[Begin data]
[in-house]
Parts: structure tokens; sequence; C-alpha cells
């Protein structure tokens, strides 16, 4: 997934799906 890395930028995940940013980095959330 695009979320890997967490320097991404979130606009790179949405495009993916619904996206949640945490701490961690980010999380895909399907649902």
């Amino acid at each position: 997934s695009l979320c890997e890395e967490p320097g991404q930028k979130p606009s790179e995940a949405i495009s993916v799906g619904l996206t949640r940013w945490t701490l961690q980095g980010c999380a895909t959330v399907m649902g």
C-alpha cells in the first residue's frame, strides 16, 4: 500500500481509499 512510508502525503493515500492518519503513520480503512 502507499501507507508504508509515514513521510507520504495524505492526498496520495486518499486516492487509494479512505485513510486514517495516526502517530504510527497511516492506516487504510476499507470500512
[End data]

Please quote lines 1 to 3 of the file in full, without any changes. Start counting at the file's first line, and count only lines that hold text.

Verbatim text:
[in-house]
Parts: structure tokens; sequence; C-alpha cells
């Protein structure tokens, strides 16, 4: 997934799906 890395930028995940940013980095959330 695009979320890997967490320097991404979130606009790179949405495009993916619904996206949640945490701490961690980010999380895909399907649902």